Although it’s not a secret, it’s not oftentimes explicit: many of the primary writers and commentators on Critical Hits have known each other for quite a long time. In fact, most of us can trace back our D&D gaming lineage to a single Dungeon Master. That’s not to say we hadn’t played before or more often with others, but our friend Abe made an indelible mark on all of our gaming consciousnesses. This article examines our early gaming experiences with Abe and considers how they affected my current notions on role-playing and D&D.
To set the scene, the early years of my gaming group was essentially made of two tiers. First, there were “Youngsters” like myself, The Game, Original Sultan, and The O. Secondly, there were “Elders” that ranged from three to six years older and had been friends and gaming buddies for a significant amount of time prior to knowing us. Amongst them, more often than not, it was Abe who was our Dungeon Master. This led to some interesting issues. The relative difference in ages and less access to D&D books made us more likely to simply accept unusual rules and unexpected story developments as unarguable truth, at least initially. Whereas “Elder” players could sometimes persuade Abe to change his mind, we stood no chance. Oftentimes, when things would turn rather grim, our issues would be taken up by someone older, but otherwise, our complaints had no recourse.
That being said, there were some definite things that were awesome about our “Golden Age” of D&D. There was genuine excitement and wonder. We bought into the general system and the rules, and the DMs authority over them. What’s more, Abe managed to tell one hell of a story and keep things interesting. Our gaming group was enormous, and so no single character was ever particularly crucial to success. As such, our first games were highly fatal and chocked full of exceedingly difficult combats. Moreover, Abe was adamant about keeping that fantastic element alive. In one legendary combat (that I missed), some players were a bit too quick to instruct ignorant characters about how to finish off trolls. With a fiendish gleam in his eyes, as the players doused bodies in oil and flame, Abe had the trolls hacked off limbs begin to attack with minds of their own. What was supposed to be a relatively normal combat quickly became a bloodbath with the legendary “Abe Trolls.”
Then there were the idiosyncratic elements of Abe gaming. Abe would inject elements of whatever fiction he was reading at the time into his games. We’d have mages with Venom Symbiotes, PC armies going up against Robotech Battle pods, characters shamelessly based on Paul Maud’Dib of Dune (me) or Rand al’Thor from Wheel of Time (me again), and Abe would never bat an eye when tying together the insanity. Critical hits and failures were particularly brutal in his games. +5 Scimitars would shatter on critically failed backstabs, magical Frostbrands would fly out of skilled warriors hands into pits of lava, and 30th level Liches would get turned on a critical success and end up as Henchmen to 8th Level PCs (seriously). As time passed, all his players would joke about the monumental swings of luck and fortune in his gaming sessions, but it did always manage to produce a kind of mixed excitement and paranoia about the ease of losing everything you worked so hard for.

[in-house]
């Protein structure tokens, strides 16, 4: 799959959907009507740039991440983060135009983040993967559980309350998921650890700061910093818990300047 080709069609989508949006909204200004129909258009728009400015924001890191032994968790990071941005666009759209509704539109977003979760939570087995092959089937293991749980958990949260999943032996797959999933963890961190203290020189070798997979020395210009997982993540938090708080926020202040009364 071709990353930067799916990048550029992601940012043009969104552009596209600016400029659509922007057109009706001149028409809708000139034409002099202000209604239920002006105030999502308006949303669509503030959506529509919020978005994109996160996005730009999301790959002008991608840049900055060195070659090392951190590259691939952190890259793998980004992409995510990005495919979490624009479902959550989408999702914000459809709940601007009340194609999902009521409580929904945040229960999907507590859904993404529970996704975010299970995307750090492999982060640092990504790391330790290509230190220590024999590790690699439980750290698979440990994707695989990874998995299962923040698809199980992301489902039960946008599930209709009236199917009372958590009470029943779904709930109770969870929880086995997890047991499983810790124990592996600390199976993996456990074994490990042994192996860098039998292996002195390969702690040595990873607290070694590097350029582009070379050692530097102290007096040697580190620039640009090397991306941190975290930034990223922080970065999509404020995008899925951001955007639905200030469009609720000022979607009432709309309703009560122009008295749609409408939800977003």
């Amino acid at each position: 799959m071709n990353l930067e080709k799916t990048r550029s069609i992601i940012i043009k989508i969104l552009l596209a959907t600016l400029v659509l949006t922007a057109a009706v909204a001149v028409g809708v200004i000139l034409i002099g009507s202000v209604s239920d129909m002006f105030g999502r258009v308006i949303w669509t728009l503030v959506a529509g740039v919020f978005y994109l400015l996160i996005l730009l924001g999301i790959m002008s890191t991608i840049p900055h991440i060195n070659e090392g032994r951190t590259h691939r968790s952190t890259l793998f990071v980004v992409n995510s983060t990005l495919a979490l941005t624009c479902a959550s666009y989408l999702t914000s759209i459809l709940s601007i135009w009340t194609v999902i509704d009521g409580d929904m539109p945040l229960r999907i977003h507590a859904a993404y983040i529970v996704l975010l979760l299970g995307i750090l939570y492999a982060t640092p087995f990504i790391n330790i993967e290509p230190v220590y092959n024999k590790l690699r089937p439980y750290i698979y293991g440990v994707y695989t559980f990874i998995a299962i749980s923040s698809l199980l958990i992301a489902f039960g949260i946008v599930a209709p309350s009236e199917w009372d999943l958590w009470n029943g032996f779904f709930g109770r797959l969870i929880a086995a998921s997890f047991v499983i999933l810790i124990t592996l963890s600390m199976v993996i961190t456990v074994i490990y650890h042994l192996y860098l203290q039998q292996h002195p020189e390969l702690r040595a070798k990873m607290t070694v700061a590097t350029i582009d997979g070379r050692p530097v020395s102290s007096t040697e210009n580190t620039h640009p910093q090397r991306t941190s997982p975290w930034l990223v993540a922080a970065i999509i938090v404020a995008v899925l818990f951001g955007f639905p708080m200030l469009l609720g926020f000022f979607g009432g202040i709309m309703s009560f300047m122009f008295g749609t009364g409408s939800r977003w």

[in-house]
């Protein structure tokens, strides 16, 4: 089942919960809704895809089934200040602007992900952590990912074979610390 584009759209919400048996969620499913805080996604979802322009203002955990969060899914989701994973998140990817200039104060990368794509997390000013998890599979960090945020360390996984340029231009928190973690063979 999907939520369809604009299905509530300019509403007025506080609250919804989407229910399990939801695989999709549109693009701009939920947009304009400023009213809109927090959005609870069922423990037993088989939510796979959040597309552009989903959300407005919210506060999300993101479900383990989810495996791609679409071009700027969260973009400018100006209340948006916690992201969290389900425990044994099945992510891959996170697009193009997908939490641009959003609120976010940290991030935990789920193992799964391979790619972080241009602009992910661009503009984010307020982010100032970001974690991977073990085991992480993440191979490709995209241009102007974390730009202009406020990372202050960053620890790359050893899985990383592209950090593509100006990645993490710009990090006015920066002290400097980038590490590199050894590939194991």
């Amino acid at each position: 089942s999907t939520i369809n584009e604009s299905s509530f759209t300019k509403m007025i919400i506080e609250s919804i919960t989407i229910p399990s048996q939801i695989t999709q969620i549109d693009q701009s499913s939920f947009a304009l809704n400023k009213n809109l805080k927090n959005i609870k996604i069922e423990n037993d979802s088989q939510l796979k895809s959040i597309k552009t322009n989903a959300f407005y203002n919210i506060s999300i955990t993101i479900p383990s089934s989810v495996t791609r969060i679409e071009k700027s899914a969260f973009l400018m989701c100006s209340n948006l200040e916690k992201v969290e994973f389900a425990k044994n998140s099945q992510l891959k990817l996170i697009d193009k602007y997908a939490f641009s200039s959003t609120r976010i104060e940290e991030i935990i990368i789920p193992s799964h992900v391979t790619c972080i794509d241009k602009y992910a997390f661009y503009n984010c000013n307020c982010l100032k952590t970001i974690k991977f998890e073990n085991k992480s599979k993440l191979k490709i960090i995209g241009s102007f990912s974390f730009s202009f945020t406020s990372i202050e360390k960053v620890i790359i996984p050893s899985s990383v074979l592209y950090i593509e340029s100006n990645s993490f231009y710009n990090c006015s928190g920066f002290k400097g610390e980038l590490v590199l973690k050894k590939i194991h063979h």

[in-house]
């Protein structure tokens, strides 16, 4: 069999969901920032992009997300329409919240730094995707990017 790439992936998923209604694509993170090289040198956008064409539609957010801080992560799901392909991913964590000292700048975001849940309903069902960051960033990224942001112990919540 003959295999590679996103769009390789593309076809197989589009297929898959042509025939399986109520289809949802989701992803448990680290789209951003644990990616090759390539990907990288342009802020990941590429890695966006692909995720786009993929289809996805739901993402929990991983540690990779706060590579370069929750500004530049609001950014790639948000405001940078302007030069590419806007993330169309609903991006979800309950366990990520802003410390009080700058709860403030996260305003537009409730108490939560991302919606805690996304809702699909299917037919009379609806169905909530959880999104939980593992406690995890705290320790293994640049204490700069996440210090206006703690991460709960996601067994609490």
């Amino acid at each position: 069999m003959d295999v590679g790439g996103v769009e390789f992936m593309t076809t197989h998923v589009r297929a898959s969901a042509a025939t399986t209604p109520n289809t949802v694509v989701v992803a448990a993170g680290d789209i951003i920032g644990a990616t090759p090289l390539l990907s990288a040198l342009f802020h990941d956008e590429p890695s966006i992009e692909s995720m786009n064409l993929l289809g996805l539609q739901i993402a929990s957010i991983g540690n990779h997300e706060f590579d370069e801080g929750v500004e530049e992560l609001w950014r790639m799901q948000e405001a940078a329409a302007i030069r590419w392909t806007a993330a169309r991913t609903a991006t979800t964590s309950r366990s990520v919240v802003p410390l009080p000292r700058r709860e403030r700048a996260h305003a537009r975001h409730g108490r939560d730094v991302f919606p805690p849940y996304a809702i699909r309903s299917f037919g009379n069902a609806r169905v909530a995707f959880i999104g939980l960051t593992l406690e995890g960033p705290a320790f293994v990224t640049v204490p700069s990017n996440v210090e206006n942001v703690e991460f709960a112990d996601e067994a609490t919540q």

Fast forward to today. A lot of what I do parallels my Abe D&D experience. In 3E, I was famous for my extremely challenging “single fight” adventures. Rather than run through dungeons, most times my players would face something totally insane for their relative levels. And the thing of it was, the players always responded. I would eyeball a situation, decide it would probably kill them, then make it harder, and they’d figure out a way to win. Oftentimes, like in the days of my youth, PCs would bite the dust, but the group would emerge victorious. I always implement the “it gets bigger” rule in regards to monsters, which is a derivative of Abe’s notion on trolls: PCs that give away game text of monsters inevitably find their opponent growing in size and power, to better deter rules-mongering know-it-alls from spoiling it for everyone.
That being said, I certainly don’t emulate everything. Having never been the best “rules person” in the group, I always let players point out the actual rules during a session and adhere to them based on good faith assurances as such. Whereas I used to suffer through rather impromptu adjudications that were only loosely based on actual rules, I make an attempt to follow them (even if I don’t always know them). That being said, a lot of times rather than trying to figure out something more obscure, I’ll just blow through the issue instead of letting the game drag. Moreover, the zany crossovers from other genres and the game-changing criticals never really clicked with me and I don’t use them. Moreso than any particular aspect from Abe’s legacy, I think the most interesting aspect of my first DM is how Abe was held as the barometer to be compared to. When The Game and I began to DM more, it was inevitable that our games would have more or less combat than Abe, or more play balance than Abe, or what have you. In my opinion, our concept of D&D was shaped by what Abe did or did not include and what we wanted more or less of.
My question to my readers is, how much did your first DM influence you?